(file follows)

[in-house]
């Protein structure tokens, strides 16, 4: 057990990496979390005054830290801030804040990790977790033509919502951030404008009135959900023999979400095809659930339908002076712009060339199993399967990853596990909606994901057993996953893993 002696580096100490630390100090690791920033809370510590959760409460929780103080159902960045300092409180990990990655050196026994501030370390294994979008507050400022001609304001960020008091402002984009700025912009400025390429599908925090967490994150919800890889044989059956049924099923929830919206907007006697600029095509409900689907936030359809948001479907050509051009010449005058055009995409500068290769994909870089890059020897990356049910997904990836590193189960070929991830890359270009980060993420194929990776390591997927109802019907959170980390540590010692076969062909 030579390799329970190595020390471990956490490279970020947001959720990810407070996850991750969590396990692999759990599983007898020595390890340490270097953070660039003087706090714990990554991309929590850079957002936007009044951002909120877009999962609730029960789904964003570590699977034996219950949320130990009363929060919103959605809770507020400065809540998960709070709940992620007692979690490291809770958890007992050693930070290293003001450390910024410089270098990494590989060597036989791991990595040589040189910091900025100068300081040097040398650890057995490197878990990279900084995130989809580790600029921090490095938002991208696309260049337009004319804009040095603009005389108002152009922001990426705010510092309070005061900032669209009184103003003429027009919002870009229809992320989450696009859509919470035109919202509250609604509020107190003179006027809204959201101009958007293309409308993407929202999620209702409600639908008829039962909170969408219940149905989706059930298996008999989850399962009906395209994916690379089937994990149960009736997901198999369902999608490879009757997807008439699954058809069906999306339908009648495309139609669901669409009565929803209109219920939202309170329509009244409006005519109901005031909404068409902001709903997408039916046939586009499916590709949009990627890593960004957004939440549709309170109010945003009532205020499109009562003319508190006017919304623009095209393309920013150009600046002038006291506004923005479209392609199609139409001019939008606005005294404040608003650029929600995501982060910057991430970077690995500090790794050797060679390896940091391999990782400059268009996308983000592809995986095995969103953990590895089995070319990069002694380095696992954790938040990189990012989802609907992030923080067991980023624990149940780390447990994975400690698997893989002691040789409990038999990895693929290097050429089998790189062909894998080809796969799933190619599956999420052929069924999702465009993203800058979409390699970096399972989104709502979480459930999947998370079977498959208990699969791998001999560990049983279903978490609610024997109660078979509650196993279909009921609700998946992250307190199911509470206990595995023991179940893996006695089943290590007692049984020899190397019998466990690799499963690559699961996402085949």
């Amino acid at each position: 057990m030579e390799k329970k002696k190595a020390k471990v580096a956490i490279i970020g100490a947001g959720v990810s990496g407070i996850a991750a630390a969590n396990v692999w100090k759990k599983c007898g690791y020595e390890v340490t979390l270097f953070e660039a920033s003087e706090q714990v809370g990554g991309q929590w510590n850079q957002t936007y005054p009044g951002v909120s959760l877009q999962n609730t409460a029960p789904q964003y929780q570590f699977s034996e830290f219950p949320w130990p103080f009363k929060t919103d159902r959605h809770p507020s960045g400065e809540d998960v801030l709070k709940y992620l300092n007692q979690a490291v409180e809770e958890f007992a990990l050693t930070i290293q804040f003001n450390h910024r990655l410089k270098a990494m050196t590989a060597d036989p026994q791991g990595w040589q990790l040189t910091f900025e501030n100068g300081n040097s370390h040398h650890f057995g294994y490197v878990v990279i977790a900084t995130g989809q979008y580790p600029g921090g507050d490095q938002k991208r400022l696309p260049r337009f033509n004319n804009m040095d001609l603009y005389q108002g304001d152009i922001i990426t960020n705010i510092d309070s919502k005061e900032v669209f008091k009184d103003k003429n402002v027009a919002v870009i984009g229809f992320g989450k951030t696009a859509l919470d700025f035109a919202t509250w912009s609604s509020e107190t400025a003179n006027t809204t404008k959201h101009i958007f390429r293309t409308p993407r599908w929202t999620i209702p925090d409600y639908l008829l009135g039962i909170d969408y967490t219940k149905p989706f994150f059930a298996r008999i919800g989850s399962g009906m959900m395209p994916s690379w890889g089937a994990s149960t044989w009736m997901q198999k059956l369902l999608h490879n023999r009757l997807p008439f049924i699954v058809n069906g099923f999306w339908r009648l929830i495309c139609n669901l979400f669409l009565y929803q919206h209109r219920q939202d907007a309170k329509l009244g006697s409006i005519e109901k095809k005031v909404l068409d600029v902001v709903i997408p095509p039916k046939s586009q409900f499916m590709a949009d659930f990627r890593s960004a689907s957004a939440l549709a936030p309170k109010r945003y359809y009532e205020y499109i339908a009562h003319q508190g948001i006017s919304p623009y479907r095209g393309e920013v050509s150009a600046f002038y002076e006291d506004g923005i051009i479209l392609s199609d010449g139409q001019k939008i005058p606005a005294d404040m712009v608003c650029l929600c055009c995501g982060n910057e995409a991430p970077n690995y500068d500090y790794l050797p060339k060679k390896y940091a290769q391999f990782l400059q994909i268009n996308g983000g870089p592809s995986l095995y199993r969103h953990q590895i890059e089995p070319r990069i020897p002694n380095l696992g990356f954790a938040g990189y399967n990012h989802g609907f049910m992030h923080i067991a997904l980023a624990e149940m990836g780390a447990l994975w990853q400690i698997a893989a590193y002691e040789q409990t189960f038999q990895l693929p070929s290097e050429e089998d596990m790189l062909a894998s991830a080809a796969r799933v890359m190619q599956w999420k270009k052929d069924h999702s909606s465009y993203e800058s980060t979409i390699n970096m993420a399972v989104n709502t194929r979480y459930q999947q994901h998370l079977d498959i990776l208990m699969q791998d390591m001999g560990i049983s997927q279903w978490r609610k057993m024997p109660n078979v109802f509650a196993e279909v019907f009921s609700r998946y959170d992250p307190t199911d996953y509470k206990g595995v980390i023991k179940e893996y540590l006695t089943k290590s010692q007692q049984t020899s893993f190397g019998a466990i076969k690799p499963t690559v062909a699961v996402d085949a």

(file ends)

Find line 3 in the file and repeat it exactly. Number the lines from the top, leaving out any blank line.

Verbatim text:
């Amino acid at each position: 057990m030579e390799k329970k002696k190595a020390k471990v580096a956490i490279i970020g100490a947001g959720v990810s990496g407070i996850a991750a630390a969590n396990v692999w100090k759990k599983c007898g690791y020595e390890v340490t979390l270097f953070e660039a920033s003087e706090q714990v809370g990554g991309q929590w510590n850079q957002t936007y005054p009044g951002v909120s959760l877009q999962n609730t409460a029960p789904q964003y929780q570590f699977s034996e830290f219950p949320w130990p103080f009363k929060t919103d159902r959605h809770p507020s960045g400065e809540d998960v801030l709070k709940y992620l300092n007692q979690a490291v409180e809770e958890f007992a990990l050693t930070i290293q804040f003001n450390h910024r990655l410089k270098a990494m050196t590989a060597d036989p026994q791991g990595w040589q990790l040189t910091f900025e501030n100068g300081n040097s370390h040398h650890f057995g294994y490197v878990v990279i977790a900084t995130g989809q979008y580790p600029g921090g507050d490095q938002k991208r400022l696309p260049r337009f033509n004319n804009m040095d001609l603009y005389q108002g304001d152009i922001i990426t960020n705010i510092d309070s919502k005061e900032v669209f008091k009184d103003k003429n402002v027009a919002v870009i984009g229809f992320g989450k951030t696009a859509l919470d700025f035109a919202t509250w912009s609604s509020e107190t400025a003179n006027t809204t404008k959201h101009i958007f390429r293309t409308p993407r599908w929202t999620i209702p925090d409600y639908l008829l009135g039962i909170d969408y967490t219940k149905p989706f994150f059930a298996r008999i919800g989850s399962g009906m959900m395209p994916s690379w890889g089937a994990s149960t044989w009736m997901q198999k059956l369902l999608h490879n023999r009757l997807p008439f049924i699954v058809n069906g099923f999306w339908r009648l929830i495309c139609n669901l979400f669409l009565y929803q919206h209109r219920q939202d907007a309170k329509l009244g006697s409006i005519e109901k095809k005031v909404l068409d600029v902001v709903i997408p095509p039916k046939s586009q409900f499916m590709a949009d659930f990627r890593s960004a689907s957004a939440l549709a936030p309170k109010r945003y359809y009532e205020y499109i339908a009562h003319q508190g948001i006017s919304p623009y479907r095209g393309e920013v050509s150009a600046f002038y002076e006291d506004g923005i051009i479209l392609s199609d010449g139409q001019k939008i005058p606005a005294d404040m712009v608003c650029l929600c055009c995501g982060n910057e995409a991430p970077n690995y500068d500090y790794l050797p060339k060679k390896y940091a290769q391999f990782l400059q994909i268009n996308g983000g870089p592809s995986l095995y199993r969103h953990q590895i890059e089995p070319r990069i020897p002694n380095l696992g990356f954790a938040g990189y399967n990012h989802g609907f049910m992030h923080i067991a997904l980023a624990e149940m990836g780390a447990l994975w990853q400690i698997a893989a590193y002691e040789q409990t189960f038999q990895l693929p070929s290097e050429e089998d596990m790189l062909a894998s991830a080809a796969r799933v890359m190619q599956w999420k270009k052929d069924h999702s909606s465009y993203e800058s980060t979409i390699n970096m993420a399972v989104n709502t194929r979480y459930q999947q994901h998370l079977d498959i990776l208990m699969q791998d390591m001999g560990i049983s997927q279903w978490r609610k057993m024997p109660n078979v109802f509650a196993e279909v019907f009921s609700r998946y959170d992250p307190t199911d996953y509470k206990g595995v980390i023991k179940e893996y540590l006695t089943k290590s010692q007692q049984t020899s893993f190397g019998a466990i076969k690799p499963t690559v062909a699961v996402d085949a």